During the last year I've been trying to help improve services within my Local Area with the help of a very vocal, fantastic group of parents.  We've sat and we're heard "but there is no money" over and over and over again.  Now just imagine Peter and Paul both have a disability, one is affected by their disability differently so needs a different service to the other but the Local Authority only have enough money for one service.  Who robs who?  Or maybe we rob both and give them both half a service?  That's how decisions are being made. Peter and Paul find it hard to get media coverage for their plight, they only make up a small percentage of the voting population so basically, who gives a shit. " Their parents?," "Look just tell their parents, we are giving them the minimum service we can get away with, that's all we have to do.  Compete in Paralympics?????? WTF are you asking for, a Rolls Royce Service, that's tax payers money you know, take what's on offer and be realistic"

Yup that's the general tone and the current situation in Rio is the same.  All the determination, hard work and courage in the world will make you a great athelete but it takes money to show the world how amazing you are. Come on world please take notice this is unjust, unfair and unequal.

Saturday, 9 May 2015

Exercising restraint.

My young man has got rather into politics.  Democracy was on the school syllabus whilst he was hopping around at home. One Monday, as we joined his class at a local library (no stairs involved) he picked out and brought home a book on British politics. He opened it randomly, read it and asked me what a civil society was, this is what it said "The aspects of social and economic life (primarily voluntary associations and private organisations) that are outside the control of the state. A strong civil society based on a large number and wide variety of private associations and organisations is thought to be the basis for democracy." it also said "it is noticeable that one of the first things dictators do when they come to power is try and get control of voluntary organisations, knowing they are dangerous basis of the struggle for freedom and democracy."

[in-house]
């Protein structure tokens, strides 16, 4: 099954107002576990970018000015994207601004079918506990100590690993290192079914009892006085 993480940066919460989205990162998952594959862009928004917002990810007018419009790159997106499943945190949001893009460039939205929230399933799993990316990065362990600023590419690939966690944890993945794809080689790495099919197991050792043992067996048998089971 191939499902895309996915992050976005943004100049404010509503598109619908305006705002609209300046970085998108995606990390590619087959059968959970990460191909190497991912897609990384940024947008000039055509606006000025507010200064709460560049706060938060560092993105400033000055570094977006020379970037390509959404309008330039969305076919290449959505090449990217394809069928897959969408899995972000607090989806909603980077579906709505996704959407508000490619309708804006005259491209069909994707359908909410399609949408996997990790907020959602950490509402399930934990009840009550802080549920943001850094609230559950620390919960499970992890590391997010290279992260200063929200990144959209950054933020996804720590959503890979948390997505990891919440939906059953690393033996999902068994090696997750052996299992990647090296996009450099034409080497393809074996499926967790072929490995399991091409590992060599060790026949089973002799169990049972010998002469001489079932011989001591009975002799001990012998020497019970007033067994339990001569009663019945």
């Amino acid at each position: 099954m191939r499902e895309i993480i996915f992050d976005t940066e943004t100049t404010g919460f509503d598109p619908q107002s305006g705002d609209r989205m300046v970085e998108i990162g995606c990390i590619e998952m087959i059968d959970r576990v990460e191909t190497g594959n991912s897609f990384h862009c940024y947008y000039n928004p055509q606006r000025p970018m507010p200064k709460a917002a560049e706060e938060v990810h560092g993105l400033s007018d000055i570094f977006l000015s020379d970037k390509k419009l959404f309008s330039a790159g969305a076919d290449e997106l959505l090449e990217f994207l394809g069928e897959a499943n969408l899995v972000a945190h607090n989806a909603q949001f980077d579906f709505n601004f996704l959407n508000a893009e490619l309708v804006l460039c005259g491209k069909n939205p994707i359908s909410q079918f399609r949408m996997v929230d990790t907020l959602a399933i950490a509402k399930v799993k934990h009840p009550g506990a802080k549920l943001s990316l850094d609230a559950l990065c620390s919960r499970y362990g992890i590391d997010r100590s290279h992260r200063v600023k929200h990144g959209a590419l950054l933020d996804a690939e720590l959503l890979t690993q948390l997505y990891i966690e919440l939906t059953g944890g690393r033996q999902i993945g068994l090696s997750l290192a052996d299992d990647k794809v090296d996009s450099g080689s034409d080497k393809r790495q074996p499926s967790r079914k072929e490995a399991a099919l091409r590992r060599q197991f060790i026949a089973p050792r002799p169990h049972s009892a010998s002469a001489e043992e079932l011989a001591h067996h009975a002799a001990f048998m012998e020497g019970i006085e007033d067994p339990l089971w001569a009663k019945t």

As if someone was whispering in my ear.

I've started my new job for a local charity that supports parents of children with disabilities.  I'm also going through the process of getting my sons statement transferred to the new EHC plans.  There goes that whisper again.  "So that children and parents can spend more time doing other things"  It took me 11 hours to sit down and re-write my sons plan and I had to do it at the weekend now that I'm working.  My son wasn't happy that I had to shut myself away surrounded by paperwork, guidance and a laptop.  Then I remembered the reporters face and his slicked back hair, tucked in shirt and friendly camera man who was amazed as a Lancaster bomber flew overhead on route to a local airfield. So I looked back at my blog  "Bumped" in 2011 when the government was consulting parents on the SEN reforms.  This document will tell you all about it: (and there's a nice picture of Mr Gove) 

Myself and young man appeared briefly on TV talking about our experiences with the old SEN system and how I'd like not to have to fight anymore.  The journo finished off the piece with that line "So that parents and their children can spend more time doing other things" cutting to a scene of myself and my young man playing chess.

All those years ago under the old system it took up two years of my life to get a statement of SEN and the support he needed.  It's been six months so far and we're not there yet, the stress is the same, no different and it already feels like pulling teeth, not quite got to banging head on the wall yet. In the above document it says: